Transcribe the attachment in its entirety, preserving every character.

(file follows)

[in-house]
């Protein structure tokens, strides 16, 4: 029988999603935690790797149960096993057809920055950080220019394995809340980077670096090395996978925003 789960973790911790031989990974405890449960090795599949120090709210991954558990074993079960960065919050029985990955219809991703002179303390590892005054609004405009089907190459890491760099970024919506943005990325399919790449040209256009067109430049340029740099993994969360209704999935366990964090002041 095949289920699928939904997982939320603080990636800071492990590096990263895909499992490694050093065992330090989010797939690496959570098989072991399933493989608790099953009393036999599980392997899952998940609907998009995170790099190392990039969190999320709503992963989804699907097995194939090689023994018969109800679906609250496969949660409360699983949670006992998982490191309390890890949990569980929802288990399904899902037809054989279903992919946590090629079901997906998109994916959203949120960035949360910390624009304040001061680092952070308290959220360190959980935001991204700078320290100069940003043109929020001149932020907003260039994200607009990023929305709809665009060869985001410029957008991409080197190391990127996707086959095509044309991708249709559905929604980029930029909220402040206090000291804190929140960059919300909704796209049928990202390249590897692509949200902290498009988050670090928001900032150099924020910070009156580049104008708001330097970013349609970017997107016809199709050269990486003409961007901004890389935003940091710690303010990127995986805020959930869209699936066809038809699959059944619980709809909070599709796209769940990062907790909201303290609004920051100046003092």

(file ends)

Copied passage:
[in-house]
């Protein structure tokens, strides 16, 4: 029988999603935690790797149960096993057809920055950080220019394995809340980077670096090395996978925003 789960973790911790031989990974405890449960090795599949120090709210991954558990074993079960960065919050029985990955219809991703002179303390590892005054609004405009089907190459890491760099970024919506943005990325399919790449040209256009067109430049340029740099993994969360209704999935366990964090002041 095949289920699928939904997982939320603080990636800071492990590096990263895909499992490694050093065992330090989010797939690496959570098989072991399933493989608790099953009393036999599980392997899952998940609907998009995170790099190392990039969190999320709503992963989804699907097995194939090689023994018969109800679906609250496969949660409360699983949670006992998982490191309390890890949990569980929802288990399904899902037809054989279903992919946590090629079901997906998109994916959203949120960035949360910390624009304040001061680092952070308290959220360190959980935001991204700078320290100069940003043109929020001149932020907003260039994200607009990023929305709809665009060869985001410029957008991409080197190391990127996707086959095509044309991708249709559905929604980029930029909220402040206090000291804190929140960059919300909704796209049928990202390249590897692509949200902290498009988050670090928001900032150099924020910070009156580049104008708001330097970013349609970017997107016809199709050269990486003409961007901004890389935003940091710690303010990127995986805020959930869209699936066809038809699959059944619980709809909070599709796209769940990062907790909201303290609004920051100046003092």